The Six Domains of Disgust
From an evolutionary standpoint, emotions are seen as directors of action and behaviors; they cause us to take action that puts us in a better state for survival and reproduction. An emerging consensus, the so-called 'parasite avoidance theory', posits that disgust in particular has evolved in animals to direct behaviors that reduce the risk of infection.
To test whether the disgust motive reflects how infectious diseases are avoided, researchers (led by the London School of Hygiene & Tropical Medicine [LSHTM]) came up with a list of scenarios - based on disease transmission epidemiology - and surveyed 2679 individuals from the UK, US and Canada to ascertain the level of disgust from each scenario.
'Transmission route: Fomites (direct contact) — Seeing a chef using an apparently clean dust-pan to serve vegetables in a restaurant.'
Disease threats were categorized into 6 main transmission pathways: 1. direct interpersonal contact; 2. interpersonally through aerosolized droplets; 3. interpersonal sexual contact; 4. contact with a secondary host or vector (e.g. a rodent or insect); 5. ingestion of contaminated food or water; and 6. contact with a fomite.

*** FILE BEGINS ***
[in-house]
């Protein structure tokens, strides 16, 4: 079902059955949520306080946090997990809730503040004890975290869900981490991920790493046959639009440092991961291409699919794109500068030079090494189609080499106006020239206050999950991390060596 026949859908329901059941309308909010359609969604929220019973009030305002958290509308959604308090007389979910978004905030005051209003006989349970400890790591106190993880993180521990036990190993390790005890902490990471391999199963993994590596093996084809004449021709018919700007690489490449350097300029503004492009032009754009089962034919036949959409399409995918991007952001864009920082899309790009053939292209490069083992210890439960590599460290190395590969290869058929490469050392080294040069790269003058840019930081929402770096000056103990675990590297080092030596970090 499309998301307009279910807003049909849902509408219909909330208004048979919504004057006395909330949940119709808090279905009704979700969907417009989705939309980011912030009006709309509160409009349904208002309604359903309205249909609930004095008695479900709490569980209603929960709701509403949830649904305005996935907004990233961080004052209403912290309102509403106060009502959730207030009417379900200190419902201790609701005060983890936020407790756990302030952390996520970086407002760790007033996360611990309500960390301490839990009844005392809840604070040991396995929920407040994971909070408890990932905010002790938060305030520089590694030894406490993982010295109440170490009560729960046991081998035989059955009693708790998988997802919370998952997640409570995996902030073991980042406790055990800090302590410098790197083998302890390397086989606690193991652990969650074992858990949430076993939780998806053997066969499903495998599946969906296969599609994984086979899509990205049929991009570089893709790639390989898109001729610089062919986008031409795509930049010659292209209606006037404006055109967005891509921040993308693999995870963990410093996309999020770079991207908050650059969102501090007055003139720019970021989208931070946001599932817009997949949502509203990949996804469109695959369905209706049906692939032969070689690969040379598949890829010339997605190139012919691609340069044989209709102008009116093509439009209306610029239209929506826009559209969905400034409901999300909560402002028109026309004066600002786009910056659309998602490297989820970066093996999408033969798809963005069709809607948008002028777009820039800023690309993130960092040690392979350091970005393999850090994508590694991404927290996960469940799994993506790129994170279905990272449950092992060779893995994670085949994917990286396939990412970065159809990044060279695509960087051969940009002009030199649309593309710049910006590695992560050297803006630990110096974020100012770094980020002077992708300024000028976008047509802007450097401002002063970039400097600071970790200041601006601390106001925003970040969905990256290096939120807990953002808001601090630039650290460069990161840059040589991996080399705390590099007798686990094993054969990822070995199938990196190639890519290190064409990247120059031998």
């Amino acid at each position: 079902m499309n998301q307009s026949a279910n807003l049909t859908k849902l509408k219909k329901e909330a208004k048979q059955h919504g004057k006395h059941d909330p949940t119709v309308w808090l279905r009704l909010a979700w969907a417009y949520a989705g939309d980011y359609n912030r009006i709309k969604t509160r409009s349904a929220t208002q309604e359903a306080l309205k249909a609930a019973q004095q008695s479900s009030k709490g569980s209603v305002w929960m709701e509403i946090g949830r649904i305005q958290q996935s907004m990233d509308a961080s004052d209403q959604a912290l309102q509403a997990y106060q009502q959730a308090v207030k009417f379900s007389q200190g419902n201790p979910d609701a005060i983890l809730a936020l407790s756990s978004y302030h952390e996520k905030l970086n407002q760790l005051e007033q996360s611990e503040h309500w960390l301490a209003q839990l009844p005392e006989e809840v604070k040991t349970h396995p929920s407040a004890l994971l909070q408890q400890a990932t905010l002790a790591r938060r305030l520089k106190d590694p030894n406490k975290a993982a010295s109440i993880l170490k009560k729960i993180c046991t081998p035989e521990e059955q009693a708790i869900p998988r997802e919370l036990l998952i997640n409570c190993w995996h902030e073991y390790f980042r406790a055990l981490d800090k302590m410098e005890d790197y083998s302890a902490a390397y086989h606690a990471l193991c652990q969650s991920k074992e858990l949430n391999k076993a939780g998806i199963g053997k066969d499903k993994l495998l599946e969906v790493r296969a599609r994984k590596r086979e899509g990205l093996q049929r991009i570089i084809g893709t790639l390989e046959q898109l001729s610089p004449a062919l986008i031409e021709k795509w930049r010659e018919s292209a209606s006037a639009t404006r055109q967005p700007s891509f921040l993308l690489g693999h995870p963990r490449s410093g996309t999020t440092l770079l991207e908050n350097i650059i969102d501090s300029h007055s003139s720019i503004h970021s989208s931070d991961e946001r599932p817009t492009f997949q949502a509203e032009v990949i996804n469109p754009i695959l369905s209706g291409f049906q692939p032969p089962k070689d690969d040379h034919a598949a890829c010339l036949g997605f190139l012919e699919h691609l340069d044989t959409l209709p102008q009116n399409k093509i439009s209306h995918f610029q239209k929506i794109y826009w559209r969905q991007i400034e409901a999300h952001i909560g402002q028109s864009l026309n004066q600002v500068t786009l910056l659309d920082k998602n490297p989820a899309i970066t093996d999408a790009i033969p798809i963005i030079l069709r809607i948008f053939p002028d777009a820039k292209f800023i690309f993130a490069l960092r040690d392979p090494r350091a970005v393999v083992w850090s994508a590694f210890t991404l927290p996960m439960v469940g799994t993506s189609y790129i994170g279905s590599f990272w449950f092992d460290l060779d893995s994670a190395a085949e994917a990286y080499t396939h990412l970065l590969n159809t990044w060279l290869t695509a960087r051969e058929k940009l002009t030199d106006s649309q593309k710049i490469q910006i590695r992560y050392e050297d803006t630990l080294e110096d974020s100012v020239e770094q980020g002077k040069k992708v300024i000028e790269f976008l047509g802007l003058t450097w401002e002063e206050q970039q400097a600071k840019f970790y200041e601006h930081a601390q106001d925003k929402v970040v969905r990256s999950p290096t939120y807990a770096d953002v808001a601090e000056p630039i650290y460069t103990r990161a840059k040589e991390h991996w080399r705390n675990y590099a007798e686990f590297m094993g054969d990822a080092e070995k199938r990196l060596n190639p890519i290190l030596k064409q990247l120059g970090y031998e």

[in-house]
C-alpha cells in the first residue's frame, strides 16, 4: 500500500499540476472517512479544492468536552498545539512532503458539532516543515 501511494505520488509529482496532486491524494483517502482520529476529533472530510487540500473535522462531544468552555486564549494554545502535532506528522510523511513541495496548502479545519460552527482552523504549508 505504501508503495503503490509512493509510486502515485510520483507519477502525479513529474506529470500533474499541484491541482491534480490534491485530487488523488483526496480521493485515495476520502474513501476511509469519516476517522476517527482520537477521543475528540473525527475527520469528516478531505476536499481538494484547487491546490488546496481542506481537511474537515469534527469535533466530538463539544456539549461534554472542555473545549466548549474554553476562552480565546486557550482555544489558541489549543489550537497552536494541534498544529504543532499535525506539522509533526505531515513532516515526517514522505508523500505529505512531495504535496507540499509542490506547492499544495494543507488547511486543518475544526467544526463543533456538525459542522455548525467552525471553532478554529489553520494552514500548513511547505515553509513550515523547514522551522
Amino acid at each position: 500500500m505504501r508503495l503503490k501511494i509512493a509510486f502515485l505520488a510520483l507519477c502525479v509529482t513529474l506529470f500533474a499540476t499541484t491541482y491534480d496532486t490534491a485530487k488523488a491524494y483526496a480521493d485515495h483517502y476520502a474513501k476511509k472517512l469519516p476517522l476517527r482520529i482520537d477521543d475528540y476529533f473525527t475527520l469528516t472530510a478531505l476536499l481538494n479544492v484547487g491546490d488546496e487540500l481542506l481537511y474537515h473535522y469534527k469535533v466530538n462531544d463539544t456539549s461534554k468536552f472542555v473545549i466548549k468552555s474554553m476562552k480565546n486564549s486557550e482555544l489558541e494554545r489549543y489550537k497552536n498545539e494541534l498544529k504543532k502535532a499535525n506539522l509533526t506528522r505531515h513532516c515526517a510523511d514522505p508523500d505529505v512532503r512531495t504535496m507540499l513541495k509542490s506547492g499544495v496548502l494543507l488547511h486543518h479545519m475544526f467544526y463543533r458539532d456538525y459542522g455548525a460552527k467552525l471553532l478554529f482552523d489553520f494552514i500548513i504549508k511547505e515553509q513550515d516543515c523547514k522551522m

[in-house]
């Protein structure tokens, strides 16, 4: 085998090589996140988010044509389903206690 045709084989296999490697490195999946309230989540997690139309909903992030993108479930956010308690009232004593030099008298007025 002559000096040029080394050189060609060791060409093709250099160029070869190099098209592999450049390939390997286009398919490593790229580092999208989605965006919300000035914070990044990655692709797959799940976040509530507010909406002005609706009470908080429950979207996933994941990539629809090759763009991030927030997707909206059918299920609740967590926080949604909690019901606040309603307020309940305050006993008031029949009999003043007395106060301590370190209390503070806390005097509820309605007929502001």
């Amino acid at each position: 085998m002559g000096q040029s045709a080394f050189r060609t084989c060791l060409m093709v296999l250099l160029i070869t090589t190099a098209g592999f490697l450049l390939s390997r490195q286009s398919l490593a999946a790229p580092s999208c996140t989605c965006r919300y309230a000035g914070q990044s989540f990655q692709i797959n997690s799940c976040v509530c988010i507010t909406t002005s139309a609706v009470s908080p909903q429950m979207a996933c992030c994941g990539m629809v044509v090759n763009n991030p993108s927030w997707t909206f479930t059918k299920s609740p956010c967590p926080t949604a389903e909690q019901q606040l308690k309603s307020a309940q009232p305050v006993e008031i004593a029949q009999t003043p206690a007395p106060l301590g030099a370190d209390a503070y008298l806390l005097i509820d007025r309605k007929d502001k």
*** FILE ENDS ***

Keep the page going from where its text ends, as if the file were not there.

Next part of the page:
The researchers hypothesized that the disgust system should have an internal structure that orchestrates different types of protective behavior, and their goal was to clarify that structure.
The results confirmed the 'parasite avoidance theory' and shed light on the types of disgust and actions taken. Using Velicer's MAP analysis, the researchers categorized the disgust structure into 6 factors. These factors 'likely' reflect a pathogen detection system that does not 'see' microscopic pathogenic microbes directly but has evolved to categories of perceptible cues as to what to avoid.
"We have presented evidence that the disgust motive has a factor structure that reflects the different tasks that human ancestors have had to accomplish to avoid falling prey to infectious disease," concluded the authors.
Click through the slideshow for a rundown of the 6 factors.
Curtis V, de Barra M. The structure and function of pathogen disgust. The Royal Society. 2018. DOI: 10.1098/rstb.2017.0208.